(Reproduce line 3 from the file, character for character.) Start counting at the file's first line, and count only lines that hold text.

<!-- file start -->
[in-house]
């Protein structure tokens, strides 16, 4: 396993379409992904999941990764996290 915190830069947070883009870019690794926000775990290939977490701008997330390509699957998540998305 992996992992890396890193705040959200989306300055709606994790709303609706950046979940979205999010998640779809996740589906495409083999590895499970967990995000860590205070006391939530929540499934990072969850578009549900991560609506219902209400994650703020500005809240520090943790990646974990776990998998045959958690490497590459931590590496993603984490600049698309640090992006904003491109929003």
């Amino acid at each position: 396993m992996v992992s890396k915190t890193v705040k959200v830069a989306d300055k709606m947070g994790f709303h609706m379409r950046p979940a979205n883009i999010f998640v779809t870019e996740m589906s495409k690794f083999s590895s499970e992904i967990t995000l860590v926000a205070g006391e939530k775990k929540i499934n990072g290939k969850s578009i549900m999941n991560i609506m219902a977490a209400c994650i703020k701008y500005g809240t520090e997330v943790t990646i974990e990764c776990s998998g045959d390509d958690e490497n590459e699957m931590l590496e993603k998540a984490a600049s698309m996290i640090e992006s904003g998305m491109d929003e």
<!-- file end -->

């Amino acid at each position: 396993m992996v992992s890396k915190t890193v705040k959200v830069a989306d300055k709606m947070g994790f709303h609706m379409r950046p979940a979205n883009i999010f998640v779809t870019e996740m589906s495409k690794f083999s590895s499970e992904i967990t995000l860590v926000a205070g006391e939530k775990k929540i499934n990072g290939k969850s578009i549900m999941n991560i609506m219902a977490a209400c994650i703020k701008y500005g809240t520090e997330v943790t990646i974990e990764c776990s998998g045959d390509d958690e490497n590459e699957m931590l590496e993603k998540a984490a600049s698309m996290i640090e992006s904003g998305m491109d929003e």